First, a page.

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Zambia says Sudanese president should not fear arrest on its territory

December 11, 2010 (WASHINGTON) – The Zambian government today announced that the Sudanese president Omer Hassan Al-Bashir is free to attend a regional summit on its territory without having to fear being arrested.

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Sudanese president Omer Hassan Al-Bashir (Reuters)

Bashir was first charged with war crimes and crimes against humanity by the ICC in 2009 and the court added three genocide charges in July this year.

“There is no question of whether Mr. Al-Bashir will be arrested or not, Zambia is a member of the African Union and the AU says he has not been found guilty on those crimes so he will not be arrested,” Lieutenant General Ronnie Shikapwasha, who is also Minister of Information and Broadcasting told Hot Fm news in Lusaka today according to the ‘Lusaka Times’.

Shikapwasha urged all organizations and media institutions that still wanted to make further inquiries on the matter to write to State House.

‘Zambian Watchdog’ website said that a number of African leaders confirmed their attendance at the summit but it was not clear if Bashir was one of them.

Last Sunday, Sudan official news agency (SUNA) said that Bashir received an invitation from his Zambian counterpart Rupiah Banda to participate in the Special Summit of the International Conference on the Great Lakes Region (ICGR) which is scheduled to take place in Lusaka on December 15.

The Zambian presidency said later that it is premature to talk about arresting Bashir since he did not confirm attendance at the summit. SUNA had reported that Zambian envoy who met Bashir as saying that the latter “responded positively” to the invitation.

Zambia along with all other states that are signatories of the Rome Statute, the founding text of the court, are obliged to arrest the Sudanese president should he set foot on their territories.

However, the African Union (AU) issued a resolution requiring its members not to cooperate with the ICC in apprehending Bashir even if they are ICC members.

Chad and Kenya used the resolution this year to justify allowing the Sudanese head of state to visit without arresting him.

But some African states such as South Africa, Uganda and Botswana have declared that Bashir is liable for arrest if he visits despite the AU decision. Even Kenya ducked out of hosting an event the Sudanese president was to attend in October and opted to move it to Ethiopia to avoid international criticism.

Last week Bashir was forced to cancel appearance at independence celebrations in the Central African Republic (CAR), another ICC member, after diplomatic pressure from France.

On Wednesday, the ICC prosecutor Luis Moreno-Ocampo officially notified the Pre-Trial Chamber I that Bashir might attempt to travel to two ICC states namely Senegal and Zambia.

“Public statements and publications have suggested that Omar Al Bashir intends to visit the Republic of Senegal in the period between 10 – 31 December 2010 and the Republic of Zambia on 15 December 2010” Ocampo said in his filing dated December 8th.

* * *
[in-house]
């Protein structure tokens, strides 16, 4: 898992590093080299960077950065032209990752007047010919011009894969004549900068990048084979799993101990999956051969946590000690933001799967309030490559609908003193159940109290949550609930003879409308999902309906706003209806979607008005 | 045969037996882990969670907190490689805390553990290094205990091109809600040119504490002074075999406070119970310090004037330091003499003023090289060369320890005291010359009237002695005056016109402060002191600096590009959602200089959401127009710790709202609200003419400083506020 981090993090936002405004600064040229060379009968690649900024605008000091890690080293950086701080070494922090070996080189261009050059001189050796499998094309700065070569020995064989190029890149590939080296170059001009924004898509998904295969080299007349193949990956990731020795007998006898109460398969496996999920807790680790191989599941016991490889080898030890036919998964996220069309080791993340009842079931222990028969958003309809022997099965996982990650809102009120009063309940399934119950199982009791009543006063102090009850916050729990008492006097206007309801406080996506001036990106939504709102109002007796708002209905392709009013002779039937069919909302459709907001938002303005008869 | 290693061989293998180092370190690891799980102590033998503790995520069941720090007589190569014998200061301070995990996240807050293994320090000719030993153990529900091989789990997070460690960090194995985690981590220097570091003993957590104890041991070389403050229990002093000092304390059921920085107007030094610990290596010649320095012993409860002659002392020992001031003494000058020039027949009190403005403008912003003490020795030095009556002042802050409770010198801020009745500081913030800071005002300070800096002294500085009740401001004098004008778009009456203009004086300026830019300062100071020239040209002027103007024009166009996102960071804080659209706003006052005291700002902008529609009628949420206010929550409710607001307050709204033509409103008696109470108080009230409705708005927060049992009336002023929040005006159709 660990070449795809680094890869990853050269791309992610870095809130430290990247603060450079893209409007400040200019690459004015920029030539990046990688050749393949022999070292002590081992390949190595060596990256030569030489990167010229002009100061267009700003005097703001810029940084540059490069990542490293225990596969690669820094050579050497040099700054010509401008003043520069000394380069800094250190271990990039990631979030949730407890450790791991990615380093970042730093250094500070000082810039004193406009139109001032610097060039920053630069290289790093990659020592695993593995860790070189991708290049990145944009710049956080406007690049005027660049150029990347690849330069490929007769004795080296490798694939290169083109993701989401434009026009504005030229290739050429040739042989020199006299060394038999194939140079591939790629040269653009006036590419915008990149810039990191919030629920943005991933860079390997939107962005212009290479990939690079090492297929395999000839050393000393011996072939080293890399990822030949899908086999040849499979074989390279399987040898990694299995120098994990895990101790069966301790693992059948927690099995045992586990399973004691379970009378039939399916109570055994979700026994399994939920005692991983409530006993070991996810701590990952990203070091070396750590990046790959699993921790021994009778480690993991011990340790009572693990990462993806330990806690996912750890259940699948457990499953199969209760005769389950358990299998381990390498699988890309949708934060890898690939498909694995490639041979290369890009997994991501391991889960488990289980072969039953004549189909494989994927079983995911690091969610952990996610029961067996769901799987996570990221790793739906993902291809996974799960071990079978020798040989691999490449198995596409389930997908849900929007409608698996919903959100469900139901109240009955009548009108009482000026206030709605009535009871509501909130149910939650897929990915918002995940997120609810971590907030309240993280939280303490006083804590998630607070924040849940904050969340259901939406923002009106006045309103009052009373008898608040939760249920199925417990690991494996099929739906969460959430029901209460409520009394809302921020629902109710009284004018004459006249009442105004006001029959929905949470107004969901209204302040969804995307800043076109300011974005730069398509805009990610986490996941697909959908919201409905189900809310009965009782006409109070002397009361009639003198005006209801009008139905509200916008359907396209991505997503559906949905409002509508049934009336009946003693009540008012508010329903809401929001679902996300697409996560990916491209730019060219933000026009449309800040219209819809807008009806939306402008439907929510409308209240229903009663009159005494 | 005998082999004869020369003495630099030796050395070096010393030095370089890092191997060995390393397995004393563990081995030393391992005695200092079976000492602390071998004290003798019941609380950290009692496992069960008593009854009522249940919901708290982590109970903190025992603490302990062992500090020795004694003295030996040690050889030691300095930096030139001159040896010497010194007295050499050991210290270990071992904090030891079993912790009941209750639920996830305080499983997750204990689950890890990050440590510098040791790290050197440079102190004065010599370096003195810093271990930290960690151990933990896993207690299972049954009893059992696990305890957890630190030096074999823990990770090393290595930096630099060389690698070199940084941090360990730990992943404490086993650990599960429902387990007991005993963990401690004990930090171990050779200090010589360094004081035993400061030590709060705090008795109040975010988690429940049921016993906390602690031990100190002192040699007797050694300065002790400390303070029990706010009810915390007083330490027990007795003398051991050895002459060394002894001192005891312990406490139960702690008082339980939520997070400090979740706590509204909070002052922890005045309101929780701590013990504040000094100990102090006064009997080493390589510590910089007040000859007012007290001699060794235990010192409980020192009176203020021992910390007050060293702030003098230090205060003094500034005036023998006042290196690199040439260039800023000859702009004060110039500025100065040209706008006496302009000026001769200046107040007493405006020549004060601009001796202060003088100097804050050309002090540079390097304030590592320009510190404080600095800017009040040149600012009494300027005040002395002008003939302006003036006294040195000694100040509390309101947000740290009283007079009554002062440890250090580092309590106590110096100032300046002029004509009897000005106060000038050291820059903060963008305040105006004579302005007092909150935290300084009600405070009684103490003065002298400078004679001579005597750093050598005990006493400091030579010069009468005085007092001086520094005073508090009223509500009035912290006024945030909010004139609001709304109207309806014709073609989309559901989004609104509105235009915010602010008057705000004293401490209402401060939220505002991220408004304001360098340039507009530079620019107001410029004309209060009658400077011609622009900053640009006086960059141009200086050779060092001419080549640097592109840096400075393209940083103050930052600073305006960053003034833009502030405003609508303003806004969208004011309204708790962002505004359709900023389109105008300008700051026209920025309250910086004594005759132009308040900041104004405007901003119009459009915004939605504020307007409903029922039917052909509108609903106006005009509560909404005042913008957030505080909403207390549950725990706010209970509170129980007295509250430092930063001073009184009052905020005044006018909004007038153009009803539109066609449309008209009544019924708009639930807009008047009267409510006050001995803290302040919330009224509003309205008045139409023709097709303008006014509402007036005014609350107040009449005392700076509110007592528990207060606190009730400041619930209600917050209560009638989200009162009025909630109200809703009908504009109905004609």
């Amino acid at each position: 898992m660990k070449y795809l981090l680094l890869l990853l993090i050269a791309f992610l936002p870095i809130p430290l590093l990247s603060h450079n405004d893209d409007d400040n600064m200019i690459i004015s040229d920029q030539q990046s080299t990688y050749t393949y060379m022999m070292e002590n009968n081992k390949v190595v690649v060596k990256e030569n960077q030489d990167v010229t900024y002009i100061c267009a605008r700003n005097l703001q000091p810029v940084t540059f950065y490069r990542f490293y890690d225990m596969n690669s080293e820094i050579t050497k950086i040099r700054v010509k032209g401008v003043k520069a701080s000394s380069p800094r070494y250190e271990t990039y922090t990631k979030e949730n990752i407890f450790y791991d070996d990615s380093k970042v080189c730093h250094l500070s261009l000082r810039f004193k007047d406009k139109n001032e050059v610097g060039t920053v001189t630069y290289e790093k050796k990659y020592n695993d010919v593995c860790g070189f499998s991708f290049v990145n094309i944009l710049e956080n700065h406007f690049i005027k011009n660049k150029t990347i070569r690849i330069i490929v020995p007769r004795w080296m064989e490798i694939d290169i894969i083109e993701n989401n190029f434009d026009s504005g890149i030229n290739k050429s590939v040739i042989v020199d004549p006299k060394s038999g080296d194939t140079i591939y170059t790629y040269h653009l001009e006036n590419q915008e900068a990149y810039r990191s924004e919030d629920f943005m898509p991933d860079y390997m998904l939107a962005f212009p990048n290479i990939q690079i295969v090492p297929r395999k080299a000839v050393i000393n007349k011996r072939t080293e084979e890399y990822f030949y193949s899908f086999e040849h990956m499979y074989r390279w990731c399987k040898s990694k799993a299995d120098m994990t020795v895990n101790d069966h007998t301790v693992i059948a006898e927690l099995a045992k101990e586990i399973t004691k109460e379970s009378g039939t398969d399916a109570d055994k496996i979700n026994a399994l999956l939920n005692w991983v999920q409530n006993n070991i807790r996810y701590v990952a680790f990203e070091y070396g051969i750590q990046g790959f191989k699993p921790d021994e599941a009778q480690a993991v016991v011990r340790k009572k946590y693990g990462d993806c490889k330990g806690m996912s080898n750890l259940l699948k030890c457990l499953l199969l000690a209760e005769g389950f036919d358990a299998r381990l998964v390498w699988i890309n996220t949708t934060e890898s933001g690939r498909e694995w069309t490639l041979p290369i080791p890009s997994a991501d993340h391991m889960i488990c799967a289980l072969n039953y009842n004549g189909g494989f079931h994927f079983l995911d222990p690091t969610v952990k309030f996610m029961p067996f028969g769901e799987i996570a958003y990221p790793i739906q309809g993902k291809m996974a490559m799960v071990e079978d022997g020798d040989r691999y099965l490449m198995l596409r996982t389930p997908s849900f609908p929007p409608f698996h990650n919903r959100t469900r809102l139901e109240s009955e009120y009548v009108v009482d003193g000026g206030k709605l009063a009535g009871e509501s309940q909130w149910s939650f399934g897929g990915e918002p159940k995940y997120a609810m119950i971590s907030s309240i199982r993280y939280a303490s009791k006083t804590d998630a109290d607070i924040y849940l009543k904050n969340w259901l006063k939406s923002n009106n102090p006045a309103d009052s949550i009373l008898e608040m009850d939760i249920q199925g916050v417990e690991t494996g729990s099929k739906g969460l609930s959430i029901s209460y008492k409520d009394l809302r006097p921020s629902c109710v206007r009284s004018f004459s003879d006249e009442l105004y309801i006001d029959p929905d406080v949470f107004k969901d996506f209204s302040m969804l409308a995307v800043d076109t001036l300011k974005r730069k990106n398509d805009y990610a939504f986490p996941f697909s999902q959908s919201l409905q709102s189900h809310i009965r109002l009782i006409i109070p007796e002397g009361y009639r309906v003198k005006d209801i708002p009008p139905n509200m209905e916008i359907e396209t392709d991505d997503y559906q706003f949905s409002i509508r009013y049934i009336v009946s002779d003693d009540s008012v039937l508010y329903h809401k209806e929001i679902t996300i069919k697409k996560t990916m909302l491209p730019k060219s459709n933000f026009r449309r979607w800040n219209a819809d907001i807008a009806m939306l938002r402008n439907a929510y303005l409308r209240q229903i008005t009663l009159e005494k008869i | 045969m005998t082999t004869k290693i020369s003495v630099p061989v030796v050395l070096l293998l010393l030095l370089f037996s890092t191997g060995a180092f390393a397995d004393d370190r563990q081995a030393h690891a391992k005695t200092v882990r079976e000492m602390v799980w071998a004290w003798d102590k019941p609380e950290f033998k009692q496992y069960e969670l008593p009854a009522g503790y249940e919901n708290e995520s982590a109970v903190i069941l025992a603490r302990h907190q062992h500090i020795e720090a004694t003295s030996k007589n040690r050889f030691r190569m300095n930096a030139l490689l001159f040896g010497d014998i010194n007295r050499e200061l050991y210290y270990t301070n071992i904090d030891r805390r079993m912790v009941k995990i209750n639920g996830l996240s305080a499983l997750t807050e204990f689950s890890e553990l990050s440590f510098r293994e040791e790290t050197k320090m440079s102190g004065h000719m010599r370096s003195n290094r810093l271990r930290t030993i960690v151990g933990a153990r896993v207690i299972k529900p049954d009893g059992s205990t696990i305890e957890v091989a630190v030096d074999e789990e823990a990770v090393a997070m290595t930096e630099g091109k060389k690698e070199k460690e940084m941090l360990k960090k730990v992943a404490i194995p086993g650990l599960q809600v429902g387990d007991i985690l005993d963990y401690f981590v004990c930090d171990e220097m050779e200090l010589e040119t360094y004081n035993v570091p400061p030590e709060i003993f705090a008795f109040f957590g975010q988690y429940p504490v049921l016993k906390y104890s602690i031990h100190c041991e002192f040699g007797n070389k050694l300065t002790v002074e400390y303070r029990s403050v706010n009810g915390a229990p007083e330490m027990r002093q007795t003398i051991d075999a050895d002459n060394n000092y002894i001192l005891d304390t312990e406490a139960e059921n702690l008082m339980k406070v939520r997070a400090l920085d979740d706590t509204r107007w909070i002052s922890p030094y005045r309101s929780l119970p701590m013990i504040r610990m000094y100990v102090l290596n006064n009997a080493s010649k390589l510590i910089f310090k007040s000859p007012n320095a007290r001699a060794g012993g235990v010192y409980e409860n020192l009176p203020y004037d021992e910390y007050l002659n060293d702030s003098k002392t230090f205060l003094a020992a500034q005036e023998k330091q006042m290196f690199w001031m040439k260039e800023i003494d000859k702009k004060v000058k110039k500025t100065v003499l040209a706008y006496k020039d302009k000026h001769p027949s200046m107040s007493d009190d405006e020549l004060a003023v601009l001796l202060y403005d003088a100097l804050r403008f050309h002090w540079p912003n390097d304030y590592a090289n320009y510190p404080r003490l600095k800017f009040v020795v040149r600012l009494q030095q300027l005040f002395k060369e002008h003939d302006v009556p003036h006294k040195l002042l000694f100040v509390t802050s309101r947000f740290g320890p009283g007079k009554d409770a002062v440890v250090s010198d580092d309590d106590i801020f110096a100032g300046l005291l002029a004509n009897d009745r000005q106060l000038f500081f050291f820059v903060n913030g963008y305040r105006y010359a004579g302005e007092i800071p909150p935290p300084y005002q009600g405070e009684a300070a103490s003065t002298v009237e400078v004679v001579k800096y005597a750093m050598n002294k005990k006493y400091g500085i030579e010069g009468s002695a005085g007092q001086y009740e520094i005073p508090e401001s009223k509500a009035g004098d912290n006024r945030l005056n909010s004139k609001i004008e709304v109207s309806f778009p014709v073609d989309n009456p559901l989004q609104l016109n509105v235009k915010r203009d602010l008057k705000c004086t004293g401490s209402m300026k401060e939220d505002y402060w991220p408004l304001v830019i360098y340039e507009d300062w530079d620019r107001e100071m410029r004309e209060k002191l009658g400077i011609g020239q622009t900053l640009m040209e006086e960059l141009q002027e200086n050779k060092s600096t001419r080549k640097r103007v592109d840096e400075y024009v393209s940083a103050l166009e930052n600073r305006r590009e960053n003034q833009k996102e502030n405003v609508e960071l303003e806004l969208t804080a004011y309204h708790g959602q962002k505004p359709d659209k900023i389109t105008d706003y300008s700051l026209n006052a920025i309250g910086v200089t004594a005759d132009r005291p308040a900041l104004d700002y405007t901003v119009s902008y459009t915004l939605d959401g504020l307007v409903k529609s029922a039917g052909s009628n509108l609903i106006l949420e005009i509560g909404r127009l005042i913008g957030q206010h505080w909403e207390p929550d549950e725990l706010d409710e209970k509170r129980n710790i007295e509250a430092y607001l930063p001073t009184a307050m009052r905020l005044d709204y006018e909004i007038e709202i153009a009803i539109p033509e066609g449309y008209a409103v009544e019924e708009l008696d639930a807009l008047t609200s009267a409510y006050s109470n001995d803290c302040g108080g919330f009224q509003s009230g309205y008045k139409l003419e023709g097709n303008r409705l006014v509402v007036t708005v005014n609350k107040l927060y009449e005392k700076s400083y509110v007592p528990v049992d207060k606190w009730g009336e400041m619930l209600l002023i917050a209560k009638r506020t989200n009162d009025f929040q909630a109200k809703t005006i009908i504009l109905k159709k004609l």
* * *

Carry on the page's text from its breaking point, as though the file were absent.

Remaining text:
“The Prosecution believes, in line with earlier submissions to the Chamber that this information may be of interest to the Chamber. The Prosecution will submit any additional confirmation it receives of Omar Al Bashir’s planned visits to the Republic of Senegal and the Republic of Zambia”.

A United Nations Security Council (UNSC) diplomat told Agence France Presse (AFP) that Zambia’s position on Bashir remains vague.

"Zambia invited him but it is not saying clearly what it will do if he goes. This will be a test of the new trend against Bashir," said one Security Council diplomat. Human rights groups, opposition leaders and religious figures in Zambia have criticized the government for making the invitation.

On Thursday, the Sudanese ambassador to the UN has deflected a question on whether Bashir will attend the summit in Lusaka or not but stressed that there are no restrictions on his travel.

"President Bashir will continue to travel, nobody will be able to restrict him," Sudan’s UN ambassador Daffa-Alla Elhag Ali Osman told reporters after a briefing to the UNSC by the ICC prosecutor.

Ocampo has described Bashir as someone who is under “country arrest” because of a series of absences and disinvitations to events he was invited to.

Human rights groups echoed Ocampo’s assertions.

Bashir "is finding himself a prisoner in his own palace" because of the "dis-invitations," according to Richard Dicker, Human Rights Watch’s head of international justice who spoke to AFP.

"While there is a long way to go to him before he is a prisoner at the ICC or appears at its dock, it suggests a greater isolation for the president of Sudan than I believe he ever expected.

"I think what is necessary is for him to become increasingly a pariah in the international community, among African states, so there is the recognition that his leading role is more of a liability for the people of Sudan," Dicker added.

Unlike the limited-term international tribunals for the former Yugoslavia and Rwanda, the ICC is a permanent court. "It is not going to go out of business," said Dicker. "So whether it is four years or five years or 20 years that warrant will be in place and at some point the conditions will come together for this individual’s arrest and fair trial."

John Prendergast, co-founder of Enough, an anti-genocide activist group, expressed disappointment at the "sporadic and erratic" resolve of the international community.

"There has to be some kind of repercussion for a country that will allow him to visit, especially if they are signatories to the ICC. So the noose seems a little loose still and that could be tightened," he said.

(ST)